Southwestern Community College’s (SCC) Medical Assisting program has joined the national effort to celebrate National Medical Assistants Week Oct. 17-21. Since its inception four years ago, SCC’s Medical Assisting program has continued to grow and currently has a full enrollment of 18 students.
The theme for this year’s Medical Assistants Week is “Healthcare with a Human Touch,” which the students at SCC have fully embraced and are working to spread the word throughout the community.
Medical assisting is an allied health profession whose practitioners function as members of the health care delivery team and performs administrative and clinical procedures. With their unique versatility, medical assistants are proving to be the allied health professionals of choice for this decade and beyond. In fact, according to the U.S. Bureau of Labor Statistics, medical assisting continues to be projected as one of the fastest growing occupations.
On Wednesday, SCC’s students held their second bake sale of the week at the Jackson County campus to raise money to purchase American Association of Medical Assistants (AAMA) memberships to present to graduates of the program. Students have also put together gift baskets with goodies and additional information to provide to clinical sites who have supported the program. “We want to show our appreciation to the doctors’ offices and other medical sites who have helped with the program,” said Holly Dillard, Medical Assisting student. “We also want to give information to students at Smoky Mountain and Franklin High Schools interested in pursuing this career.”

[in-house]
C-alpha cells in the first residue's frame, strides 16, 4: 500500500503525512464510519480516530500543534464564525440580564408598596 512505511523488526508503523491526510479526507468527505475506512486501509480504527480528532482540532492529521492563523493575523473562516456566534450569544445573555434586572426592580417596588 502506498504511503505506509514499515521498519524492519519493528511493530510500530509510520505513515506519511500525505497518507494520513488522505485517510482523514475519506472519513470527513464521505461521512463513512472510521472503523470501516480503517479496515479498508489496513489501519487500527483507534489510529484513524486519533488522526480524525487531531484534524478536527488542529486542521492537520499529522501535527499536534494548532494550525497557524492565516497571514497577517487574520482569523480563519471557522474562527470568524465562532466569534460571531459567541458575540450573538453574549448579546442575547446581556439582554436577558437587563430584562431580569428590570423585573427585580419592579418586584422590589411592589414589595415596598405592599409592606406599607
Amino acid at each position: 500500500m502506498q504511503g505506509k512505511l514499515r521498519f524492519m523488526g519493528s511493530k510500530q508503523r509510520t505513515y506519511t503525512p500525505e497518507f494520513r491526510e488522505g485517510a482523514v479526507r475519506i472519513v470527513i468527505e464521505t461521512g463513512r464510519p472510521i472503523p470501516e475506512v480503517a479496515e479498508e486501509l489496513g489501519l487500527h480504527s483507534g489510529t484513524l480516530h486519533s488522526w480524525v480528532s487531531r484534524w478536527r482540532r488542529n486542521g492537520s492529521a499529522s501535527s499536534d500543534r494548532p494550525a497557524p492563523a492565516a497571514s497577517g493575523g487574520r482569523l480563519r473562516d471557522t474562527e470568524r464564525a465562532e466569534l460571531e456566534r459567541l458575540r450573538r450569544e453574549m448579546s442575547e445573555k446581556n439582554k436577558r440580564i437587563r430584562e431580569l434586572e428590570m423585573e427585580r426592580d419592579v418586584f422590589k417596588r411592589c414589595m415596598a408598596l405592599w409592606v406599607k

“This week is specifically important for SCC because it gives us the chance to further promote our profession and to let the community know that what we do is different from nurses and physician’s assistants,” said program alumni, Jessica Rathbone, M.A. “We are a growing, competitive program. Just this year, SCC has changed the program to know you have to apply and qualify. We have also submitted all of the paperwork to become an accredited program, which we hope to complete by the beginning of next year.”
Becoming an accredited program will further benefit SCC’s program, which according to Tonya Maloy, has prepared her in the transition from school to career. “The program has prepared me for when I graduate — all of the hands on clinical experience has helped me to gain the confidence I need to secure a job and to know I will be competent and excel in my future endeavors.”
According to Frankin resident and SCC student, Taryn Morris, the increasing success of the program is exciting and is opening doors for members of the profession. “It is encouraging to see the growth of the medical assistants program — there has been a 35 percent increase of medical assistants employment over nurses in the medical field.”
SCC’s Medical Assisting club goes above and beyond the educational requirements and constantly works within Macon and Jackson County to provide community outreach and services through volunteer with human service organizations like REACH, March of Dimes, AWAKE, and the Crohn's Foundation.
“My goal for the program is to prepare students with entry level skills they need to transition into the medical field,” said Melissia Allison-Brooks. “Several of my former students have received job offers from their external sites right after graduation.”